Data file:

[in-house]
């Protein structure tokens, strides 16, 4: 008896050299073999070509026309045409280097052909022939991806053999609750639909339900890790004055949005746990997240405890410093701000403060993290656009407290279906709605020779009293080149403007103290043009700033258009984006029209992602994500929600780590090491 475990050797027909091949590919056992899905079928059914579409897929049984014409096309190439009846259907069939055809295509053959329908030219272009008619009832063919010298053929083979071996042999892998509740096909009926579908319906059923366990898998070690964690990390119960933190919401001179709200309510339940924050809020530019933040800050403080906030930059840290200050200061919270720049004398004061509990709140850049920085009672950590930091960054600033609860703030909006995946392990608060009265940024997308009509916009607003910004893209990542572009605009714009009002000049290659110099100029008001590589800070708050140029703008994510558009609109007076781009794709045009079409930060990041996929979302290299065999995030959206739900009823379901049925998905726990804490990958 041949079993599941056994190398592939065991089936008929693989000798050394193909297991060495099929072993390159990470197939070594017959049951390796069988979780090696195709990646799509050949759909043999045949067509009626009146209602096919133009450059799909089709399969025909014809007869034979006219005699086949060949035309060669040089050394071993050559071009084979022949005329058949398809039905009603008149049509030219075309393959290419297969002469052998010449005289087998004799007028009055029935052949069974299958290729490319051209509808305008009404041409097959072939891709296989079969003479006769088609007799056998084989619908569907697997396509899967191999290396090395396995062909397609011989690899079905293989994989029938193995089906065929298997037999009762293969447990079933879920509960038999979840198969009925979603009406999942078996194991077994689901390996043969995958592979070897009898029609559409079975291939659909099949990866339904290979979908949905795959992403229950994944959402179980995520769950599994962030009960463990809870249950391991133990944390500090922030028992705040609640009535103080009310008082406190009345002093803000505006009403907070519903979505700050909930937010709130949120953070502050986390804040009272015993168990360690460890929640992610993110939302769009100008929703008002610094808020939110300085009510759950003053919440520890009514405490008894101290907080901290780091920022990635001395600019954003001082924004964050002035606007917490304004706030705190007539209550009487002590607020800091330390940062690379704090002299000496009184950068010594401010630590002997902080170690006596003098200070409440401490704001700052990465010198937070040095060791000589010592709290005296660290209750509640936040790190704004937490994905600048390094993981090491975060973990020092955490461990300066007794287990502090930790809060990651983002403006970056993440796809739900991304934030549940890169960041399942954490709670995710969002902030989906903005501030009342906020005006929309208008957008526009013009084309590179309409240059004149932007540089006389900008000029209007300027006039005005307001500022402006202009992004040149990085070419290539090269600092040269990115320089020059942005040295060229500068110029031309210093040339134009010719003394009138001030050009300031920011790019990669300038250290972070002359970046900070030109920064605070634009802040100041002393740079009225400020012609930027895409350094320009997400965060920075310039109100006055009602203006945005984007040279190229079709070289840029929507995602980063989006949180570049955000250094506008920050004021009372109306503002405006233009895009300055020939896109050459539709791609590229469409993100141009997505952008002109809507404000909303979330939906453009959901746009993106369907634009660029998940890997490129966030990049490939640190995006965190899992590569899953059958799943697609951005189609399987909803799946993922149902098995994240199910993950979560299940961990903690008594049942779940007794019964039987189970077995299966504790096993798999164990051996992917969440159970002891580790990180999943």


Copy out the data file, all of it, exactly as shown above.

[in-house]
């Protein structure tokens, strides 16, 4: 008896050299073999070509026309045409280097052909022939991806053999609750639909339900890790004055949005746990997240405890410093701000403060993290656009407290279906709605020779009293080149403007103290043009700033258009984006029209992602994500929600780590090491 475990050797027909091949590919056992899905079928059914579409897929049984014409096309190439009846259907069939055809295509053959329908030219272009008619009832063919010298053929083979071996042999892998509740096909009926579908319906059923366990898998070690964690990390119960933190919401001179709200309510339940924050809020530019933040800050403080906030930059840290200050200061919270720049004398004061509990709140850049920085009672950590930091960054600033609860703030909006995946392990608060009265940024997308009509916009607003910004893209990542572009605009714009009002000049290659110099100029008001590589800070708050140029703008994510558009609109007076781009794709045009079409930060990041996929979302290299065999995030959206739900009823379901049925998905726990804490990958 041949079993599941056994190398592939065991089936008929693989000798050394193909297991060495099929072993390159990470197939070594017959049951390796069988979780090696195709990646799509050949759909043999045949067509009626009146209602096919133009450059799909089709399969025909014809007869034979006219005699086949060949035309060669040089050394071993050559071009084979022949005329058949398809039905009603008149049509030219075309393959290419297969002469052998010449005289087998004799007028009055029935052949069974299958290729490319051209509808305008009404041409097959072939891709296989079969003479006769088609007799056998084989619908569907697997396509899967191999290396090395396995062909397609011989690899079905293989994989029938193995089906065929298997037999009762293969447990079933879920509960038999979840198969009925979603009406999942078996194991077994689901390996043969995958592979070897009898029609559409079975291939659909099949990866339904290979979908949905795959992403229950994944959402179980995520769950599994962030009960463990809870249950391991133990944390500090922030028992705040609640009535103080009310008082406190009345002093803000505006009403907070519903979505700050909930937010709130949120953070502050986390804040009272015993168990360690460890929640992610993110939302769009100008929703008002610094808020939110300085009510759950003053919440520890009514405490008894101290907080901290780091920022990635001395600019954003001082924004964050002035606007917490304004706030705190007539209550009487002590607020800091330390940062690379704090002299000496009184950068010594401010630590002997902080170690006596003098200070409440401490704001700052990465010198937070040095060791000589010592709290005296660290209750509640936040790190704004937490994905600048390094993981090491975060973990020092955490461990300066007794287990502090930790809060990651983002403006970056993440796809739900991304934030549940890169960041399942954490709670995710969002902030989906903005501030009342906020005006929309208008957008526009013009084309590179309409240059004149932007540089006389900008000029209007300027006039005005307001500022402006202009992004040149990085070419290539090269600092040269990115320089020059942005040295060229500068110029031309210093040339134009010719003394009138001030050009300031920011790019990669300038250290972070002359970046900070030109920064605070634009802040100041002393740079009225400020012609930027895409350094320009997400965060920075310039109100006055009602203006945005984007040279190229079709070289840029929507995602980063989006949180570049955000250094506008920050004021009372109306503002405006233009895009300055020939896109050459539709791609590229469409993100141009997505952008002109809507404000909303979330939906453009959901746009993106369907634009660029998940890997490129966030990049490939640190995006965190899992590569899953059958799943697609951005189609399987909803799946993922149902098995994240199910993950979560299940961990903690008594049942779940007794019964039987189970077995299966504790096993798999164990051996992917969440159970002891580790990180999943």